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Former National Coach Nick Mallett Says Boks Can Look at Themselves and Referee


Cape Town – Former national coach Nick Mallett says the referee made a wrong decision in the dying moments of the Twickenham Test but noted that the Springboks should have put England away earlier in the game.

A big talking point following England’s 12-11 win was Australian referee Angus Gardner’s decision to not award the Springboks a penalty right at the death when it appeared as though England flyhalf Owen Farrell had executed a dangerous tackle on Springbok replacement Andre Esterhuizen.

Speaking in the SuperSport studio after the Test on Saturday, Mallett said the referee made more than one mistake in the final move.

“The England defenders never got behind the last man’s feet (during the last play of the game) so that is offside, that is the touch judge (error). There is also the possibility of a high tackle which was not called there. And then what was adjudicated not to be a shoulder charge by (Owen) Farrell.

“I think it is the sort of decision that goes to the home team because they are leading. That looks to me like a shoulder charge to the upper body and he (Gardner) says he (Farrell) wraps that right arm. In the studio, I would not say that was the fair decision,” Mallett said.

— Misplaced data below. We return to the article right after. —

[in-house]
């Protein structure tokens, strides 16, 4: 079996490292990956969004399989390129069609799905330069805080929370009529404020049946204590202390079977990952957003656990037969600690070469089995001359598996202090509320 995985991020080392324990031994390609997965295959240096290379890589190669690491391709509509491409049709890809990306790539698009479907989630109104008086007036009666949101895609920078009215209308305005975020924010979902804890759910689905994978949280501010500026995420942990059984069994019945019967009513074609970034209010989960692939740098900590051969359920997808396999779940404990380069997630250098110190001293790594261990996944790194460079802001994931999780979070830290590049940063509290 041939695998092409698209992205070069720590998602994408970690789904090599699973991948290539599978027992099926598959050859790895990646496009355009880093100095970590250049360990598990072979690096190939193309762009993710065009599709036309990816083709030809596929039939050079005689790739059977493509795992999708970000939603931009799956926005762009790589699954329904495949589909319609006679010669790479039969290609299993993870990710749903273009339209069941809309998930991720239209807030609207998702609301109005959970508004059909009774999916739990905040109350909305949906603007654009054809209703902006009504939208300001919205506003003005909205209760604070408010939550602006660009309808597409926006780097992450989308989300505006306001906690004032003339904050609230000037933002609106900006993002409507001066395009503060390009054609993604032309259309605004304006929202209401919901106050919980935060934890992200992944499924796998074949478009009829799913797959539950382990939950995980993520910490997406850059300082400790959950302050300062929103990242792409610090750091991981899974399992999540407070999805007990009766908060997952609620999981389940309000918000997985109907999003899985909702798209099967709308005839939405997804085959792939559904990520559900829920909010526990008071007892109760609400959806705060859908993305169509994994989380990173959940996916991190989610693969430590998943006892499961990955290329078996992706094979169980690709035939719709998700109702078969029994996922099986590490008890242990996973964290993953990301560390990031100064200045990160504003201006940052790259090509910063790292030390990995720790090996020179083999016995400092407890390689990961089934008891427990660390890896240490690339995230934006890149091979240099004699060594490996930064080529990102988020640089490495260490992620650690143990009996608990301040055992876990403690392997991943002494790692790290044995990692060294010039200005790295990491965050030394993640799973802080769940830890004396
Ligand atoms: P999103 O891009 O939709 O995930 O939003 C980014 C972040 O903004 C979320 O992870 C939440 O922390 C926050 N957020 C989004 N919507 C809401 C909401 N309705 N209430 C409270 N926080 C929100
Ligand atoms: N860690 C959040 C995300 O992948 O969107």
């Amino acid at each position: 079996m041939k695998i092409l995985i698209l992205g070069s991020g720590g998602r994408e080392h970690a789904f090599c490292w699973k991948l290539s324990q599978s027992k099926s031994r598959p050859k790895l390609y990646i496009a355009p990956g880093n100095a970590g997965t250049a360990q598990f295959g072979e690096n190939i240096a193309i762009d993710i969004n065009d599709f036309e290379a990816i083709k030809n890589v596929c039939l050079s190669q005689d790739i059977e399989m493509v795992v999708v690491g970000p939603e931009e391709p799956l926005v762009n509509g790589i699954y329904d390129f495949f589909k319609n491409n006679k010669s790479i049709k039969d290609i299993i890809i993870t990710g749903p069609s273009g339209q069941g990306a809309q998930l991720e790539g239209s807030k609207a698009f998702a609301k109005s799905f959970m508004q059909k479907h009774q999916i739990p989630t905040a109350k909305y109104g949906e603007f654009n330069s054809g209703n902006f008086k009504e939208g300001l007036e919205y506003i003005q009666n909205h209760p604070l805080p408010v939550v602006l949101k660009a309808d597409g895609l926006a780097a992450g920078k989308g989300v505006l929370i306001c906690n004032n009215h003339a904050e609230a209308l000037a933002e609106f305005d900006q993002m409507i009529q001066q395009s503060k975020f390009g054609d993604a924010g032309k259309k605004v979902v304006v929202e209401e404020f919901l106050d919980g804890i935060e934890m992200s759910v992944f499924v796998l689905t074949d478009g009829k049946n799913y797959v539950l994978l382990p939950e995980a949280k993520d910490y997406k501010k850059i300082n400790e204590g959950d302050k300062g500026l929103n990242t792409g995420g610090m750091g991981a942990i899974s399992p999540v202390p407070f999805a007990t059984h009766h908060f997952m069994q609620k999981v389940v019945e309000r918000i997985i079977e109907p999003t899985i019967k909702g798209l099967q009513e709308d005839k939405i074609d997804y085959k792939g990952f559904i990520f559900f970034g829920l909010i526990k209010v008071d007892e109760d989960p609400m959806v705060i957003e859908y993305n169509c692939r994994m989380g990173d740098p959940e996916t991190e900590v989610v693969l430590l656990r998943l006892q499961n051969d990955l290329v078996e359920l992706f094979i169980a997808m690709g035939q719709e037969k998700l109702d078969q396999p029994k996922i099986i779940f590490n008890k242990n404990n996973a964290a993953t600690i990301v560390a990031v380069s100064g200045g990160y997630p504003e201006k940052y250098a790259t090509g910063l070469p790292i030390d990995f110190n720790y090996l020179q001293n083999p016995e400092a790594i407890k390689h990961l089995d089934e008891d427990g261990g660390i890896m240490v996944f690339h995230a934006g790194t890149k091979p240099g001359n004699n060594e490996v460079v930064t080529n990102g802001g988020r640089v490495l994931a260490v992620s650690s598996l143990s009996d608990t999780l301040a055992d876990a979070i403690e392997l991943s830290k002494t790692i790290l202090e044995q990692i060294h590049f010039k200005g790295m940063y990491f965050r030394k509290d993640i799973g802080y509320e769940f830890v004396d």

But Mallett added that the Springboks had several opportunities earlier in the game to seal a victory.

“I think every single viewer here realises that we shouldn’t rest too much on that endpoint because we still had to kick it over and unfortunately (Handre) Pollard missed one from in front of the poles. That was an opportunity. Four lineouts close to their line was an opportunity and we had a number of handling errors as well. I think we can look at ourselves as well as the referee today.

“We managed to get ourselves in positions which we like, as South African teams. We put pressure on, forced penalties and managed to kick it into the 5m area to bring our driving maul into play. They had a yellow card, we were in the perfect position to take a ball at the back of a lineout. (Maro) Itoje was going up, but on three occasions (Malcolm) Marx pushed his throw – on four in fact. I think we can really say – a little bit like Western Province in the Currie Cup – if you don’t win your own lineout ball, you don’t deserve to win.

“It is just so disappointing. There is enough good play from the Boks today to have buried England in the first half. Once you do that, they are forced to play catch-up rugby and we thrive off teams that play from too deep. Our defence is good, we can get turnovers and score off their mistakes. It was not taking opportunities in the first half that killed us in this game.”

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